A Whistle Stop History of Catholic Spirituality

Part Two: The Curse of Quietism

Even the most conservative and partisan Catholics cannot help but be disgusted by the sexual depravity and greed of the Renaissance Popes. That their depravity influenced Martin Luther to break away from the Church in 1517 to begin the Protestant reformation is beyond question. However, this regrettable behaviour was not mirrored at ground level.

Pre-Tridentine Renewal

This can be verified by any objective scholar who has read about the massive spiritual reforms that changed religious orders in Europe during the fifteenth century. This could be seen most especially in England in the following centuries when a new Age of Martyrs gave witness to the strength of the faith of our own Recusant ancestors.   They can be studied in the works of great Catholic historians like Monsignor Philip Hughes. That these reforms reached out to influence the ordinary faithful can be read in Professor Eamon Duffy’s book, The Stripping of the Altars that once and for all has given the lie to the reformers contention that the ordinary Catholic laity were festering in a world of religious superstition and immorality.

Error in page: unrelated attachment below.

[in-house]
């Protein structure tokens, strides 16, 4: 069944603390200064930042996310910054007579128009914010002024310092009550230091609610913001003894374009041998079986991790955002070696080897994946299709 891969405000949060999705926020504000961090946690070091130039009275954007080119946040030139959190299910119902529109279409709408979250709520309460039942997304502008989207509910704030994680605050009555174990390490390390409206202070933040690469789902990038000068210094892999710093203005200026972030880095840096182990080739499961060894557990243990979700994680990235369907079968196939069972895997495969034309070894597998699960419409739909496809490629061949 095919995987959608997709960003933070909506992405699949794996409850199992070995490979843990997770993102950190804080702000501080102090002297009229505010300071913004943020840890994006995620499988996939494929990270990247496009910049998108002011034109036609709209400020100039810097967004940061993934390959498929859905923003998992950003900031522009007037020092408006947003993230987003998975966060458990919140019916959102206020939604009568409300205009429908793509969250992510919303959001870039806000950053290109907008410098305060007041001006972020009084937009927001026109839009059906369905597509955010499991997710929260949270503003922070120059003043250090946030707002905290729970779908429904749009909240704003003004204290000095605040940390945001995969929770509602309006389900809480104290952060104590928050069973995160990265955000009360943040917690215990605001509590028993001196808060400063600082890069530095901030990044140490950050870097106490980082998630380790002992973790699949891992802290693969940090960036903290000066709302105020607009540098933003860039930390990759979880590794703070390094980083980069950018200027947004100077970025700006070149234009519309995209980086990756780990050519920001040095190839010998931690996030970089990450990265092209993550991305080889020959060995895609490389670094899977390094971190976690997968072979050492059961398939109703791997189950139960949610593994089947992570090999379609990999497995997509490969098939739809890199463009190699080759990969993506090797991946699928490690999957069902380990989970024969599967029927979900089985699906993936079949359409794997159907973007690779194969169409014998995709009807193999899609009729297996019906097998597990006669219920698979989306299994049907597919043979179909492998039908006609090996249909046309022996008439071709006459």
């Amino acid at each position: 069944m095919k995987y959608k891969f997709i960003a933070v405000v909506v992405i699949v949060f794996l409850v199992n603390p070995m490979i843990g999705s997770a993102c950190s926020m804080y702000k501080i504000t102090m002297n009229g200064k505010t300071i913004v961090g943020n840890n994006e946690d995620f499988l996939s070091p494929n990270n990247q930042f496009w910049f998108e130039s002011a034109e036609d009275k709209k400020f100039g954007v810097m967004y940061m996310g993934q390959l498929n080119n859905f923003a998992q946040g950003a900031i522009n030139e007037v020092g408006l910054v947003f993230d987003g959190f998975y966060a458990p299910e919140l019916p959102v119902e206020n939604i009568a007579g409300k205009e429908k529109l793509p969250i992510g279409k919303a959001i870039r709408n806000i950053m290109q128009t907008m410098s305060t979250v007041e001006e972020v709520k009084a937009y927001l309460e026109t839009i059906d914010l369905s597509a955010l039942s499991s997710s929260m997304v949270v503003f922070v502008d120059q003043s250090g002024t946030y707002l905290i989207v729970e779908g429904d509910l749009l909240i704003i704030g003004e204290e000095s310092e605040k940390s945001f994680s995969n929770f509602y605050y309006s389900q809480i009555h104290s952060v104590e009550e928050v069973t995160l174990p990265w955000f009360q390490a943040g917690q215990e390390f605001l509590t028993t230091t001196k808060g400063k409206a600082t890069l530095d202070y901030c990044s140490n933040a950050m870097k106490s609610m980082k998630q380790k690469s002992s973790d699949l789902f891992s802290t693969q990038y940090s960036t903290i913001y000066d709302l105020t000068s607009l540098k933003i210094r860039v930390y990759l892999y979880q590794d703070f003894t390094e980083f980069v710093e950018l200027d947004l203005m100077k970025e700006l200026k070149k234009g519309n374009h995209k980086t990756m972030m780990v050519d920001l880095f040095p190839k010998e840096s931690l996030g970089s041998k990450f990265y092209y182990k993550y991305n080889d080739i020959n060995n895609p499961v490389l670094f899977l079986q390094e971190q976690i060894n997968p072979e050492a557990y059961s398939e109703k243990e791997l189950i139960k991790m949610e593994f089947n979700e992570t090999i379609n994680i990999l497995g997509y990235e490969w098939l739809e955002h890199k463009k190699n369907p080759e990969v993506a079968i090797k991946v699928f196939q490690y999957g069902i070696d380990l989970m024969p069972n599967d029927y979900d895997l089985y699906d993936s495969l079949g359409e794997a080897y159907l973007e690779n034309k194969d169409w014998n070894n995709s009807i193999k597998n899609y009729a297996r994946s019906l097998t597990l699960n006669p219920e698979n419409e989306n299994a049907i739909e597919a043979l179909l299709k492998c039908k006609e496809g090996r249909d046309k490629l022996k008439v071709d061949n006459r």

Sir Nicholas Tempest – Martyr

When the council of Trent was called, it was not because of the state of the Catholic faith at ground level where my own ancestors were being imprisoned, tortured, and put to death for the faith they refused to give up.  I am myself  a direct descendent of Sir Nicholas Tempest, who was hanged, drawn and quartered at Tyburn in 1537 for standing up for his faith against Henry VIII who had lost his.